At twenty-two, I explored different styles of Christian worship and drifted from one church to the next.
I eventually found a positive environment in one church and became involved with the youth club. Soon after, Debby crossed my path. I'd been spotted, and she made gradual moves into my line of sight.
Some say never judge a book by its cover, but I couldn’t resist.
The cover, showing a silhouetted man holding a gun to his head, caught my attention thanks to Amazon’s Customers also bought section.
No sooner had I started to read, I stumbled.
The world is on the brink.
Evil people kill good, a pandemic rages across the world, and millions of people have no access to clean drinking water.
Despite humanity's challenges, people get worked into a frenzy about the next new iPhone.
In the run-up to the iPhone 12's release, I scrolled through countless articles on the 12's new colours, ceramic glass body, super-duper performance, MagSafe charging, and bionic chips.
I also read political stories but only to feel more adult.
But, on 6th November I plan to sit at the Mac and pre-order the iPhone 12 Pro Max, like dozens of other people .
What is it about the iPhone 12 that drives me to pre-order, and re-join the Apple Upgrade Programme?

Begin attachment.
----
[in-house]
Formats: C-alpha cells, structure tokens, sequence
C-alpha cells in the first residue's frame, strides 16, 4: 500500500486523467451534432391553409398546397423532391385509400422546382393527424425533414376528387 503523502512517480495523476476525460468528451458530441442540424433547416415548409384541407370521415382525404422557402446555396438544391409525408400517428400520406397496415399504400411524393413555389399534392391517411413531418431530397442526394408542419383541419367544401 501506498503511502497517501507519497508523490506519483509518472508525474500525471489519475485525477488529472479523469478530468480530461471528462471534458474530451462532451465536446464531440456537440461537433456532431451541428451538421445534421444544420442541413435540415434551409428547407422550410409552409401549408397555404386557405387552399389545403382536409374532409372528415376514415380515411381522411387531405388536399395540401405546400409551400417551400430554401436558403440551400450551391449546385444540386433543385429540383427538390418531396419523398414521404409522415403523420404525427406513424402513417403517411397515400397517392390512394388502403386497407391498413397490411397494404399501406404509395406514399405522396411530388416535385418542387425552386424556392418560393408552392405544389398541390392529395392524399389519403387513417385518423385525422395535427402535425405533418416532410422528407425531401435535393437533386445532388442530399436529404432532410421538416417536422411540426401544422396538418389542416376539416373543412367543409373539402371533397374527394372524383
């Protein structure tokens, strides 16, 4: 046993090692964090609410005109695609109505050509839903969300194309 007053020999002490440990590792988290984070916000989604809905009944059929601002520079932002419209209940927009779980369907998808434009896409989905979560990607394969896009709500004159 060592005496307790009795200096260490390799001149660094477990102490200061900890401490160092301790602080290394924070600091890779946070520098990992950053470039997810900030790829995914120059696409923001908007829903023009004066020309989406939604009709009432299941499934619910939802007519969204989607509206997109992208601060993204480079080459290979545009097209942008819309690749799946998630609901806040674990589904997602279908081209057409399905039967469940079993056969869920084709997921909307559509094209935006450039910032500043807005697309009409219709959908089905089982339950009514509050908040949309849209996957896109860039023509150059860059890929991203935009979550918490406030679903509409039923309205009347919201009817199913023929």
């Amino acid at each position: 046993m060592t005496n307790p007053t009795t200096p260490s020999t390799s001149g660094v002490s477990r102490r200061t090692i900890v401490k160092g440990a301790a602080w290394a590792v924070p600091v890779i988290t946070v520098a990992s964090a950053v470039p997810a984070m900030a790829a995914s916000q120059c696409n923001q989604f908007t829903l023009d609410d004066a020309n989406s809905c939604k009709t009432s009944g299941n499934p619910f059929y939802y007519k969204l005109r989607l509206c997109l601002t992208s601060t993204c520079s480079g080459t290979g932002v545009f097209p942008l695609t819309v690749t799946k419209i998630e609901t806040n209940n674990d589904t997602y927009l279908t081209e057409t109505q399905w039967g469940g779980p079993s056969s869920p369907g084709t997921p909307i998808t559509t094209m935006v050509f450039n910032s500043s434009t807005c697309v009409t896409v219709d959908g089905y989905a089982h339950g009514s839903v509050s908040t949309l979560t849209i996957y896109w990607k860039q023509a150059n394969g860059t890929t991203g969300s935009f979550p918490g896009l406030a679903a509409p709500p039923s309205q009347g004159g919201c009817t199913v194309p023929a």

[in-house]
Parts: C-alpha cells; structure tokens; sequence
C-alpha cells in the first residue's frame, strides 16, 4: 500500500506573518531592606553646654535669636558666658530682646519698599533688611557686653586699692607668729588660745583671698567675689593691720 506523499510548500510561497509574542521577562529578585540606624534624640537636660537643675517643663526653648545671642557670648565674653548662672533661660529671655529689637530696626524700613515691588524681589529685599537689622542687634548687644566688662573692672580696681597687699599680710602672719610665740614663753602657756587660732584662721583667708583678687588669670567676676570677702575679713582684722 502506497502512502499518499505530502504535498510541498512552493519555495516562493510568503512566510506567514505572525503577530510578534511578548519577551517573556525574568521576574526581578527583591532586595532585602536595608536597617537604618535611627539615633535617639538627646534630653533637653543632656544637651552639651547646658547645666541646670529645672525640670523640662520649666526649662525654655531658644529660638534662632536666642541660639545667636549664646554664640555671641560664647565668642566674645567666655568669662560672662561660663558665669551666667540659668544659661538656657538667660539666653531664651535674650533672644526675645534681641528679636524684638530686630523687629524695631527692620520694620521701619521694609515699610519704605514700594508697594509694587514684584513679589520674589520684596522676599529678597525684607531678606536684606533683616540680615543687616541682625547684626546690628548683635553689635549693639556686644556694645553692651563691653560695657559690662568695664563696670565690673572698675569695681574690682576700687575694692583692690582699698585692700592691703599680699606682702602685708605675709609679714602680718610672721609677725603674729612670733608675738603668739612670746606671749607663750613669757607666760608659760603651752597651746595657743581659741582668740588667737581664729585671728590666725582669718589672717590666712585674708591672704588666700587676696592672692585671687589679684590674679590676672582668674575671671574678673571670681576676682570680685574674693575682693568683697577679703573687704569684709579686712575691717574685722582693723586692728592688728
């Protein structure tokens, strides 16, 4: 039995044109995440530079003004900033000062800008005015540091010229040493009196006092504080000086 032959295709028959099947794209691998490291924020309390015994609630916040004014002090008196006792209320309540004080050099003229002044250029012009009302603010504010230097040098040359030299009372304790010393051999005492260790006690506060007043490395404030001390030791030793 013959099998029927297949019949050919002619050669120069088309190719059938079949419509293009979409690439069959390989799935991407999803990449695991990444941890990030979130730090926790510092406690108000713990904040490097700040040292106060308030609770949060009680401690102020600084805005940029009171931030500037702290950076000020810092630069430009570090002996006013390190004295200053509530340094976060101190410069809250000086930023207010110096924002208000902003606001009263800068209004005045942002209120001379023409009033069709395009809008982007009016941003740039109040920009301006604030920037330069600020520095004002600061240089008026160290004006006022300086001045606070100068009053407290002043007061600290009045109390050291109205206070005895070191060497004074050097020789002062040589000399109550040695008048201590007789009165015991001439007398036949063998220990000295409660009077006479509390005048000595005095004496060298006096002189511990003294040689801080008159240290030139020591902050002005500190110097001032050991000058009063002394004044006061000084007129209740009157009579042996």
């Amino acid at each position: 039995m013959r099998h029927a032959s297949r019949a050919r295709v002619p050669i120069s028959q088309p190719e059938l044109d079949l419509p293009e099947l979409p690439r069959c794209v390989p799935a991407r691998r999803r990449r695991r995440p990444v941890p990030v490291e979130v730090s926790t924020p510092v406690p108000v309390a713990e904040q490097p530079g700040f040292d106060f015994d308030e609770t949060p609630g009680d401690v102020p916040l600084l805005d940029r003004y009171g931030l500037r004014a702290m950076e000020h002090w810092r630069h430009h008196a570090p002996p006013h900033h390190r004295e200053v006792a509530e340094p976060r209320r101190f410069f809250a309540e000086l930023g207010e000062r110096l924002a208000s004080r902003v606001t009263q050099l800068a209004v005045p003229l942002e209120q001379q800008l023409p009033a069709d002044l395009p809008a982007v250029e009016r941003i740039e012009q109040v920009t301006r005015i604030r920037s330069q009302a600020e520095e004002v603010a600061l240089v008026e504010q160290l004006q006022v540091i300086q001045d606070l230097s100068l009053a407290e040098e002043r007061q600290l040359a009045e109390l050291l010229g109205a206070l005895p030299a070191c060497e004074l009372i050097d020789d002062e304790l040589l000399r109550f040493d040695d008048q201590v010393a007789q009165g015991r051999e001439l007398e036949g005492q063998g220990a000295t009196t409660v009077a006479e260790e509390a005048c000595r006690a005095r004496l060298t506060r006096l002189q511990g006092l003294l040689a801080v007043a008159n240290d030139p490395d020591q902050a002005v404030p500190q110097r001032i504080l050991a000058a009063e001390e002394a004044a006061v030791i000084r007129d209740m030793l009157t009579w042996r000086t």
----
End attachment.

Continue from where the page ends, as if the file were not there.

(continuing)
I would love to publicly declare how my mind has evolved to the point where I wouldn't harm a fly.
But I can't, because I do harm flies.
When a bluebottle enters the home or garage, its minutes of life are numbered.
In the past, I would never have given a second thought to swatting a fly. But now, I pause and reflect. The insect represents much more.
I have rarely enjoyed attending church.
This is a terrible thing for a Christian to admit, but I have always felt that if heaven was going to be like a church service, hell could be tempting.
My attempts to find a church, one in which I could be content, has had mixed success. But from early childhood, the signs were not good.
I am sure the independent delivery drivers for Amazon shake their heads in bewilderment when they see my address.
I shake my head when I see another delivery driver.
Although I was a regular user of Amazon pre-COVID, the pandemic has catapulted my use to new levels.
Tonight I had another reminder of why.
Memories are a mystery.
I'm at a loss to explain why my mind holds onto meaningless moments from the past, only to retrieve them at random.
When I was five or six years old, in the days of bread deliveries to the door, the bread man gave me a polo mint – once but never forgotten.
Thirty-five years ago, a colleague came to work in a raincoat, and I can still recall his walk along the office floor that day.
But not all moments are fleeting. There was one woman I encountered for a few hours when I was ten years old. I have adored her ever since, but we have never met.
When I heard Apple was considering a bundle subscription offer, I thought, here was a chance to enjoy Apple Music and News+ at a competitive rate.
How disappointing then, when we got bundles camouflaged with marketing instead of something more enticing.
Aside from holidays, one distraction from writing is the allure of YouTube.
When I switch on the desktop and begin to plan or flesh out a new post, YouTube accidentally opens a time travel doorway to the past.
My addiction to time travel began at the turn of the century, with the purchase of my first home computer.